add to wish list | library

31 of 32 recommend this,
would you recommend it?

yes | no

Support this site by purchasing from these vendors using the paid links below. As an Amazon Associate earns from qualifying purchases.

Reviews: Sonny Rollins: Way Out West

read discussion

Reviews: 5

Review by willyevans October 18, 2003 (6 of 6 found this review helpful)
Performance:   Sonics:
This session recorded on March 7, 1957 shows Sonny Rollins, Ray Brown and Shelly Manne in top form. Most people single out Saxophone Colossus as Rollins' best work, but Way Out West holds a special place in my heart. There is an uncanny empathy between these three musicians that is truly astounding. Especially when you consider that this was the first time these three had recorded together.

The sound quality is truly astounding. Recording engineer Roy DuNann was a true genius. The sound he gets on tape from these three musical greats is so clear and lifelike you would swear they were playing right there in your living room. Analogue Productions has done it again. Another wonderful sounding hybrid SACD. Even the CD layer sounds better than the XRCD version.

Was this review helpful to you?  yes | no

Review by DeSelby May 22, 2005 (1 of 5 found this review helpful)
top sound

Was this review helpful to you?  yes | no

Review by uncle buck July 4, 2006 (3 of 3 found this review helpful)
Performance:   Sonics:
This is by far the best reissues of an old jazzrecording I have ever heard!
Lucky for all of us its also one of Sonny Rollins best and most remarkable records.
Sound is crystal clear, no dropouts, bass is deep. Treble is very good, balance perfect.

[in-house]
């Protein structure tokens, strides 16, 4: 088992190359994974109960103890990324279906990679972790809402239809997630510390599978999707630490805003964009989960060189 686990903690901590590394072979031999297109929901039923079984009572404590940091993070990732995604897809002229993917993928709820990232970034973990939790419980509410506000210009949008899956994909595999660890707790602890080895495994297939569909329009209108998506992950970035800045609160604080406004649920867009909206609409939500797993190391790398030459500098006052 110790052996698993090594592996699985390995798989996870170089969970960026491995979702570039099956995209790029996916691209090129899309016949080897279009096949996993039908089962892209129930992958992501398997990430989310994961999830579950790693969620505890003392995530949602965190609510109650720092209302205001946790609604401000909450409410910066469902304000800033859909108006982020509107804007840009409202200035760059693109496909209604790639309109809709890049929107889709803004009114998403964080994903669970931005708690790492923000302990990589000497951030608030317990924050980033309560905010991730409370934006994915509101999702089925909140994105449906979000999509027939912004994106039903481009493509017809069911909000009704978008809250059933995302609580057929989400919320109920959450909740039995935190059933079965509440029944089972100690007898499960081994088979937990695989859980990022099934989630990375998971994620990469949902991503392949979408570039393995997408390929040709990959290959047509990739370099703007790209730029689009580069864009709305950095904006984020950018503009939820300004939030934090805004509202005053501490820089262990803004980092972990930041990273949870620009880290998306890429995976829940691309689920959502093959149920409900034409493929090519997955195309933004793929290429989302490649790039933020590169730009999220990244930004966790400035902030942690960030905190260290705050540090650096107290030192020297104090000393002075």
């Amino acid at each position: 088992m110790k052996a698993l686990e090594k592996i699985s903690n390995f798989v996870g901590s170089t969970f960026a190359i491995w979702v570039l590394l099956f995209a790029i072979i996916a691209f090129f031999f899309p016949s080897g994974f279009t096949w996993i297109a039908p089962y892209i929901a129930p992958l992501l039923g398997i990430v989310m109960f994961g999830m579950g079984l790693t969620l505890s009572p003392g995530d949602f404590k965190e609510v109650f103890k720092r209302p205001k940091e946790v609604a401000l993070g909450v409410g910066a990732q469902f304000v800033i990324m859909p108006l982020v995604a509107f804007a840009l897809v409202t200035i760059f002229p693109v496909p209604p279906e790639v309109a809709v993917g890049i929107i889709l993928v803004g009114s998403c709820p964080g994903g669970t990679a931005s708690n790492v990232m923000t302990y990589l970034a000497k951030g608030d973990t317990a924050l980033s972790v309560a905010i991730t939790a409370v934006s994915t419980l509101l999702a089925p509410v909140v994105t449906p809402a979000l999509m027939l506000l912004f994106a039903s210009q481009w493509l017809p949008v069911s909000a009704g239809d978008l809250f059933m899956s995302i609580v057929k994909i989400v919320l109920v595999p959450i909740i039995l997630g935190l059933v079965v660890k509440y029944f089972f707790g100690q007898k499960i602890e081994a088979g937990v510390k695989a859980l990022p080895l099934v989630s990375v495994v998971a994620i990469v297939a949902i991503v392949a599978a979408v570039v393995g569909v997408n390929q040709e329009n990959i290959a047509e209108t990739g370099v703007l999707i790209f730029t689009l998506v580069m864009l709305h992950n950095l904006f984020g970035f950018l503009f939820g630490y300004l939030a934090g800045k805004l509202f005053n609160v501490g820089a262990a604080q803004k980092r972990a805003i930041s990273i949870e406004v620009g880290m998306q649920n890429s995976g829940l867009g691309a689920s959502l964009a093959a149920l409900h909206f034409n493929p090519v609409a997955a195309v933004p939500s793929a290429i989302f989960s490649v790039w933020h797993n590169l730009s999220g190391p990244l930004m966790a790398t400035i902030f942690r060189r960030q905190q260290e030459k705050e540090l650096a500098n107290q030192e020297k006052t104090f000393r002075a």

Sax is panned to the left but on some occasions sonny turns to the other mic.
Bass & Drums panned to the right channel.
This is a verytasteful package with one of the coolest cover photos of all jazzrecords.

Was this review helpful to you?  yes | no

Review by clef August 18, 2006 (3 of 3 found this review helpful)
Performance:   Sonics:
Way Out West, recorded in 1957, is a super album cut for the small, California-based Contemporary label. Although a consummate sideman, Rollins rarely seems at ease with his pianists on his own dates, and Way Out West's trio format, with bassist Ray Brown and drummer Shelly Manne, dispenses with that problem. This is a remarkably confident album: relaxed, swinging, thoughtful and deeply satisfying.
Rollins is in good form, still a relativly unknown tenor when this album came out, he plays like a man ahead of his years. Rollins tone is hard, percussive, rasping, and even playful, a full spectrum of colors and moods. What makes this a truly great album is that every single note Rollins plays is a highlight. This SACD is packed with timeless music and a great sound quality.

Was this review helpful to you?  yes | no

Review by Barb October 18, 2007 (3 of 3 found this review helpful)
Performance:   Sonics:
S. Rollins ts, R. Brown b, s. Manne dr, Contemporary 1957
Listening to this disc always starts with a grin on my face at the kidding, humorous opening of I´m an Old Cowhand. Smiling continues till the last note of the last track because there are three masters at play. There is not much left to say about that jazz classic that every tenor-fan will love and I am not an experienced a critic to add competent comments. I just want to say that it is pure fun and pleasure to listen to this music with that typical nostalgic, pleasing sound of the 50`s that I like more than some of the modern over-engineered multi-tracks recorded in five different studios resulting in a completely synthetic sound. It may not reach today`s audiophile standards but it is big fun to listen to and that`s the point.
There are three alternate takes on the disk, one of them the 10 minute breathtaking up-tempo version of I`m an Old Cowhand, almost twice as long as the original LP-take with extended bass and drum solos. I think, they didn`t use this one on the original LP just because of the limited format space.

Was this review helpful to you?  yes | no